And this shift made sense for Quebecers, says Geneviève Grégoire, communication advisor for Metro. More than half of the province’s shoppers think it’s important to buy local, while three-quarters try to buy local products at least once a month. Nanos found the province is also the most outwardly foodie, with 26.6% declaring themselves “fanatical,” while 43.6% consider themselves adventurous with what they eat.

DucsMontrichardAnd while the new purchasing policy is only in place in four regions out of 17 (with a fifth one launching in May), it’s been a big success for Metro, says Grégoire.

Beyond the positive brand halo Metro receives for supporting local businesses, the actual products carried in stores have seen great sales – to the point where the retailer has had to work with manufacturers to increase supply to meet the demand. It’s even rolled out a couple of the brands across all Metros in Quebec.

To promote the program, a big focus has been on telling the stories of the regional suppliers, she says. Short documentaries, created in house, were rolled out on the brand’s social channels and through its e-newsletter, as well as on local daytime TV. It’s repeating the campaign to highlight the suppliers in its newest region (which hadn’t been announced at press time), alongside a PR event and in-store promotions.

Badaracco says Metro’s campaign fits all the makings of a foodie success: the focus is on storytelling, and what’s more, the brand is really tapping into a popular trend around hyper-regional – it’s not enough to be local anymore, focusing on regions is much more important to the food lover.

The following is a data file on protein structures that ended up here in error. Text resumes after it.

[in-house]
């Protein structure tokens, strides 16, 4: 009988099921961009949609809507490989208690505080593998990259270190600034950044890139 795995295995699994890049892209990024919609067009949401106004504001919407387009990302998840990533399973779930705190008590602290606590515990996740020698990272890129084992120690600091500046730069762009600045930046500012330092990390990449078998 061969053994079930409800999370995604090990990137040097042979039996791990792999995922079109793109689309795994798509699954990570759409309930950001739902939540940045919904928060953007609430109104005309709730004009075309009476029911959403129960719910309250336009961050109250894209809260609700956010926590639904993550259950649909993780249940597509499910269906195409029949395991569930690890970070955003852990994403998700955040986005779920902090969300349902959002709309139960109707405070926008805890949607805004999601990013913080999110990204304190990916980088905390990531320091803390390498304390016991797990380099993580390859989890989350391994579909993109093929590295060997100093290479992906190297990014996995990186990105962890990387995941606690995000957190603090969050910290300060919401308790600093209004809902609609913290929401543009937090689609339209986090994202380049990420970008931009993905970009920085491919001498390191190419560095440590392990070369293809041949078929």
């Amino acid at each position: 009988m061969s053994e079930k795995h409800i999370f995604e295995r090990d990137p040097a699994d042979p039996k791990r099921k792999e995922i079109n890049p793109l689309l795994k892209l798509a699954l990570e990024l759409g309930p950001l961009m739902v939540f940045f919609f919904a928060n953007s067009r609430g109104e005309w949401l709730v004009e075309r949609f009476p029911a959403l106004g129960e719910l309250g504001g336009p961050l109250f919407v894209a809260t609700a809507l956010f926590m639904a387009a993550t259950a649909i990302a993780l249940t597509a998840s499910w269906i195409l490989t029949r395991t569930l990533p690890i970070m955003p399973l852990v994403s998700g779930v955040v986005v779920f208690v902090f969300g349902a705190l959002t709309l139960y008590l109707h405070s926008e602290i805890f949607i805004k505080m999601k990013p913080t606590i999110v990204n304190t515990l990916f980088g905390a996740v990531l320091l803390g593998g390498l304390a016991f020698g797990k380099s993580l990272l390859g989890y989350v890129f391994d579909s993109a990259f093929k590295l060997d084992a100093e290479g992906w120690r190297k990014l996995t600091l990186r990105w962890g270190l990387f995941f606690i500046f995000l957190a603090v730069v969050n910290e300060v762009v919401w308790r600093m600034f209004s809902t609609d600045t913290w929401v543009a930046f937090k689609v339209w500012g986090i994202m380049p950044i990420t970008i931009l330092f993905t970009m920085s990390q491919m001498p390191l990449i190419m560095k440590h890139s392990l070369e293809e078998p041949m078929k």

That regionality is also a key component to General Mills’ new Old El Paso Restaurante line.

Lori Hillier, marketing director of meals and baking at the CPG co, says the products were developed because the people who manage the Old El Paso brand are foodies themselves.

When she first joined the team, they instituted a once-a-month Mexican restaurant tour to keep abreast of the cuisine trends, she says.

“When we talked about Mexican, [foodies] talked about Baja fish tacos and how much they enjoyed it in restaurants,” she says. “But there was an intimidation factor to recreating it at home.”

So, she says, they identified a new flavour opportunity. The brand sent its R&D manager to Seasons of My Heart, a cooking school in Oaxaca, Mexico and started involving local chefs from the “hottest” Mexican restaurants to develop the new flavour portfolio, which includes Baja Fish, Chicken Tinga and Carne Asada tacos – each with flavours unique to specific regions in Mexico.

_MG_0237To debut the new Restaurante line last fall, the brand and its agencies Cossette and Mosaic hosted a high-energy launch party akin to a hot new restaurant opening, says Sean Barlow, creative director at Cossette. Influencers (both foodie and not) from Toronto were invited to attend, and folks were picked from the audience to go on stage and cook the tacos themselves in a bid to show off how easy it is.

The event was filmed and cut into a 30-second and three 15-second ads that ran on TV to debut the new product, while packaging was adorned with information about the regions where the flavours originated.